Saturday, January 15, 2011

Bacillus cereus

Bacillus cereus is a gram positive, spore forming, motile, aerobic rod that also grows well anaerobically.

Bacillus cereus like Clostridium perfringes is present in the environment and requires large numbers of bacterial cells to cause infection.

Bacillus cereus has been known to be cause of food poisoning since the early 1950s.

It has two major strains: one causes diarrhea within six to fifteen hours of consumption of tainted food; the other ‘emetic syndrome’ causes nausea and vomiting within a half hour to six hours after ingestion.

The diarrheal type is often misdiagnosed as C. perfringes and the type that causes nausea and vomiting is often mistaken as Staphylococcus aureus infection.

The diarrheal type of food poisoning is caused by complex enterotoxin during vegetative growth of Bacillus cereus in the small intestine.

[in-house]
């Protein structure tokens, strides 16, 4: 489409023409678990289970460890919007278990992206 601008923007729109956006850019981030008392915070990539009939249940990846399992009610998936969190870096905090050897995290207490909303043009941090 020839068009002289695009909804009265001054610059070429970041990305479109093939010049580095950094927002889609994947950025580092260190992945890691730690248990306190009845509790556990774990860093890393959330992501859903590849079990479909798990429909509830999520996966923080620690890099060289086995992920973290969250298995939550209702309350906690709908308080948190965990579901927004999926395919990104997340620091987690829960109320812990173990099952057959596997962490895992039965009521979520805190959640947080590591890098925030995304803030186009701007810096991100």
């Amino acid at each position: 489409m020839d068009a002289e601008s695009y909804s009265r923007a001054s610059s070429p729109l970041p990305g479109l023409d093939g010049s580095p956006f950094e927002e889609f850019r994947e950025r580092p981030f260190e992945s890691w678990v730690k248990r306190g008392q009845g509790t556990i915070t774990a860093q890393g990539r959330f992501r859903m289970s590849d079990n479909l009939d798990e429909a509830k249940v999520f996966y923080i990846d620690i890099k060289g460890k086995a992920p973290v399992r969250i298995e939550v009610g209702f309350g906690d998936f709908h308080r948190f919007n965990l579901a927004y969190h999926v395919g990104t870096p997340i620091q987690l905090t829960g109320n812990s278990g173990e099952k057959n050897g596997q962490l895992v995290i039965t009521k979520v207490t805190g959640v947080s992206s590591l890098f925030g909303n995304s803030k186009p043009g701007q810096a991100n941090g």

While the other one emetic toxin is preformed during the growth of cells in the foods. Diarrhea is not a predominant feature in this type of illness.

A wide variety of foods can harbor the bacteria.

The diarrheal type favors meats, milk, vegetables and fish, while the vomiting type illness is most often associated with rice products such as fried rice, but it can also occur in starchy foods like potatoes, pasta and casseroles.

The diarrheagenic toxin is inactivated by heating for 5 min at 50 degree C, although its thermostabiltiy is reported to be greater.

Both types of illness are generally not serious, except in young children, older adults and others who are immune compromised and may not have the stamina to combat the associated dehydration.

Recovery for Bacillus cereus food poisoning is normally within 24 hours, with no complications.
Bacillus cereus

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